Figure 13.17. Signaling from cytokine receptors.

Figure 13.17

Signaling from cytokine receptors. Ligand binding induces receptor dimerization and leads to the activation of associated nonreceptor protein-tyrosine kinases as a result of cross-phosphorylation. The activated kinases then phosphorylate tyrosine residues (more...)

The nonreceptor protein-tyrosine kinases associated with the cytokine receptors fall into two major families. Many of these kinases are members of the Src family, which consists of Src and eight closely related proteins. As already noted, Src was initially identified as the oncogenic protein of Rous sarcoma virus and was the first protein shown to possess protein-tyrosine kinase activity, so it has played a pivotal role in experiments leading to our current understanding of cell signaling. In addition to Src family members, the cytokine receptors are associated with nonreceptor protein-tyrosine kinases belonging to the Janus kinase, or JAK, family. Members of the JAK family appear to be universally required for signaling from cytokine receptors, indicating that JAK family kinases play a critical role in coupling these receptors to the tyrosine phosphorylation of intracellular targets. In contrast, members of the Src family play key roles in signaling from antigen receptors on B and T lymphocytes but do not appear to be required for signaling from most cytokine receptors.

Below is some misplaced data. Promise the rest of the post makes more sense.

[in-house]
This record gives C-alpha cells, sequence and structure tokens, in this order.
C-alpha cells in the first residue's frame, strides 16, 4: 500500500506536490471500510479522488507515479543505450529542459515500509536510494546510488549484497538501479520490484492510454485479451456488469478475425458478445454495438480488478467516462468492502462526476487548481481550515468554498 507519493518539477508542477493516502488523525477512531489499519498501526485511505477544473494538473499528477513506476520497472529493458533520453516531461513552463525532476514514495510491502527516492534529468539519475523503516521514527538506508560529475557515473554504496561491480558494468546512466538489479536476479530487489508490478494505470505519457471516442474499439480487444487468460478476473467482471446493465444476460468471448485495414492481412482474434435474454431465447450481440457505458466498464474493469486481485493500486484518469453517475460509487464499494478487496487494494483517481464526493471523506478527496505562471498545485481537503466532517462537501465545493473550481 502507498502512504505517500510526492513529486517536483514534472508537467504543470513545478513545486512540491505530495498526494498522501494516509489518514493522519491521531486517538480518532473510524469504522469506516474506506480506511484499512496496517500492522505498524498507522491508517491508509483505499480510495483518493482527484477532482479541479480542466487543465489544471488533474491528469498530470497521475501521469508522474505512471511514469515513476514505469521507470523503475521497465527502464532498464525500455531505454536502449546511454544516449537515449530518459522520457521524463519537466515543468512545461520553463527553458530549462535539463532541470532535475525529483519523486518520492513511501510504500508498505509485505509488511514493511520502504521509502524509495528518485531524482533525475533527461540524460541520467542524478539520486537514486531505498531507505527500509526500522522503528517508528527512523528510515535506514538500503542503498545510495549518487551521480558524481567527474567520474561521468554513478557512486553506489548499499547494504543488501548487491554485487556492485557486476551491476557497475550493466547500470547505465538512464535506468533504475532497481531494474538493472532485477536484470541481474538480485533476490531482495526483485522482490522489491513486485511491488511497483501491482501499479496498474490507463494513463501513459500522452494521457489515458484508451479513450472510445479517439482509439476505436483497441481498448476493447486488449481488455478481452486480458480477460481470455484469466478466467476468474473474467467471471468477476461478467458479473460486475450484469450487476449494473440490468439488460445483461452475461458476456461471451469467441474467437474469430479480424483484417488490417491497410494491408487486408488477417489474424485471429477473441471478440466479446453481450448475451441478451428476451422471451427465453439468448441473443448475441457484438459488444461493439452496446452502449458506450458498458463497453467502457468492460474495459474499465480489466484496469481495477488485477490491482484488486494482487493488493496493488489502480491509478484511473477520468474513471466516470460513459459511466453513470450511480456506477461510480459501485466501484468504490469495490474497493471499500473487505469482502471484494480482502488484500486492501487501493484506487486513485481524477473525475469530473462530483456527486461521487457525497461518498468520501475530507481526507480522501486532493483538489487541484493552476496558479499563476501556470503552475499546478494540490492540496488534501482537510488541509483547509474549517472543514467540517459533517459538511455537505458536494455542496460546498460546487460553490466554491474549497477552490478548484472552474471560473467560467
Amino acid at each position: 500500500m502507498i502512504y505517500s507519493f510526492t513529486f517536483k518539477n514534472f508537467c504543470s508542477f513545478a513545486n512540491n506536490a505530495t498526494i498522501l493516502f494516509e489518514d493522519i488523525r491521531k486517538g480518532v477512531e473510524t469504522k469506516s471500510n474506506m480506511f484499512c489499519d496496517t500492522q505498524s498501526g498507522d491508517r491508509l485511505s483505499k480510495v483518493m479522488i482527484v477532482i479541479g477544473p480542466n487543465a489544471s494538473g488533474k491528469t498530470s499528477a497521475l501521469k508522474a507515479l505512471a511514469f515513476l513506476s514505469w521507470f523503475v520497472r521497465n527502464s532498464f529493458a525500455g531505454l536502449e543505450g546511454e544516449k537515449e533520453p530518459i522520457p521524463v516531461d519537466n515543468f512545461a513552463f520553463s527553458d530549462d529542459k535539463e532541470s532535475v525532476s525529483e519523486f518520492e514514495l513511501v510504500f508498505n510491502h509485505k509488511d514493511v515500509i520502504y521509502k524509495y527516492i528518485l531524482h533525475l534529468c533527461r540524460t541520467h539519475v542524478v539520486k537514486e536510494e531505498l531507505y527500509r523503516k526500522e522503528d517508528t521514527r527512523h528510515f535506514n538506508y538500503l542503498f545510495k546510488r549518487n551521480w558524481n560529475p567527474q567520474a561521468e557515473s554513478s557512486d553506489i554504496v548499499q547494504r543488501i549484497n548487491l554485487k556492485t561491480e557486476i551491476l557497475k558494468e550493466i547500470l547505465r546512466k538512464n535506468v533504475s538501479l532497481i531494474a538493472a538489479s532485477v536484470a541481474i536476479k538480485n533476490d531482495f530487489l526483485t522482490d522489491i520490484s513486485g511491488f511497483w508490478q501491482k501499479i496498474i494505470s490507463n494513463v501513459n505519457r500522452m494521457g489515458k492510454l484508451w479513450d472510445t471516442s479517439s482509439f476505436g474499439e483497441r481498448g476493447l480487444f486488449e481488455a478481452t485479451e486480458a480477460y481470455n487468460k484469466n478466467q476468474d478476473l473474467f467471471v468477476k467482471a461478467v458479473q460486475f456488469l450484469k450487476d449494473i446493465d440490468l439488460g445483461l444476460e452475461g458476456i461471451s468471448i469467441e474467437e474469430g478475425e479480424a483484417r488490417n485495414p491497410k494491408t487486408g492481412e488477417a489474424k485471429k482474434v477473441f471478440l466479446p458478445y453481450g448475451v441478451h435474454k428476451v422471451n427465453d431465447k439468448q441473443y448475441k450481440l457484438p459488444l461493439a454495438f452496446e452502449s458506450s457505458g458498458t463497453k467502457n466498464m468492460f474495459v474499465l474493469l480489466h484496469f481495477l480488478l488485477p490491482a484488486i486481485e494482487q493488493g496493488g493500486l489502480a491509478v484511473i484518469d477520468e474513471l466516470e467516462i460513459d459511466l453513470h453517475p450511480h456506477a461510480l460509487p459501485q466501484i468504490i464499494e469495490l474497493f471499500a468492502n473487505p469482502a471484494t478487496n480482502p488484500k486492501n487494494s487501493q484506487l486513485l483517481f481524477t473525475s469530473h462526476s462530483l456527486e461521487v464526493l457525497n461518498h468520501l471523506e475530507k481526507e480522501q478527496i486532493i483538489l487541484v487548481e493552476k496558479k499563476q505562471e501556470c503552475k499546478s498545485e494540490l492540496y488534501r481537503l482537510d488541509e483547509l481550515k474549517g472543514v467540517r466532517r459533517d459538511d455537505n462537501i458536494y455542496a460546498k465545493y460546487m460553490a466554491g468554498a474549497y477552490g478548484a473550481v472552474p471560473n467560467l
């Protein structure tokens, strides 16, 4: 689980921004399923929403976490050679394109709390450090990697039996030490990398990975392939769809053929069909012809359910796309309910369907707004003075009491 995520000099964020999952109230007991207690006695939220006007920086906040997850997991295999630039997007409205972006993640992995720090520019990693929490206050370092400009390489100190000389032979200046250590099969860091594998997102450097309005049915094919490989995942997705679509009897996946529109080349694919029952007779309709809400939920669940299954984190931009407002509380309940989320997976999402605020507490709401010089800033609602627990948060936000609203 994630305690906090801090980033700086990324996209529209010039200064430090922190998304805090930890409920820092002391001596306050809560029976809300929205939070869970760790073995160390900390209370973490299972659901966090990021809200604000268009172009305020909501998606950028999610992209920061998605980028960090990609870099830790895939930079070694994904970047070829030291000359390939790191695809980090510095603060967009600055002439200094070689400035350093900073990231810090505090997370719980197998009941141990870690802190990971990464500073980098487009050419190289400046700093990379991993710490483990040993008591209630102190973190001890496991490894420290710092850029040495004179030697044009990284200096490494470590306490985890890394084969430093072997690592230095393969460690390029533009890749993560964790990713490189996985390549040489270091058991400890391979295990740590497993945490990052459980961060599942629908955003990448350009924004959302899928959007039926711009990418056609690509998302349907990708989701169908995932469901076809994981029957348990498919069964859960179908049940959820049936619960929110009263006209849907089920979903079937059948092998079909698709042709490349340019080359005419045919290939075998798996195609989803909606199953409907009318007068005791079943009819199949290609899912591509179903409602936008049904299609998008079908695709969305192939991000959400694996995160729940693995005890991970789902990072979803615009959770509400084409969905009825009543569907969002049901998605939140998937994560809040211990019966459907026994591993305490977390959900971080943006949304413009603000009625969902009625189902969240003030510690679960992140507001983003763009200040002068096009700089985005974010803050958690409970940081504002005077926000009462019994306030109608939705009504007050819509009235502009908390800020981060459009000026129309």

Receptors Linked to Other Enzymatic Activities

Although the vast majority of enzyme-linked receptors stimulate protein-tyrosine phosphorylation, some receptors are associated with other enzymatic activities. These receptors include protein-tyrosine phosphatases, protein-serine/threonine kinases, and guanylyl cyclases. The functions of most of these receptors are less well understood than those of either the G protein-coupled receptors or the receptors associated with protein-tyrosine kinase activity.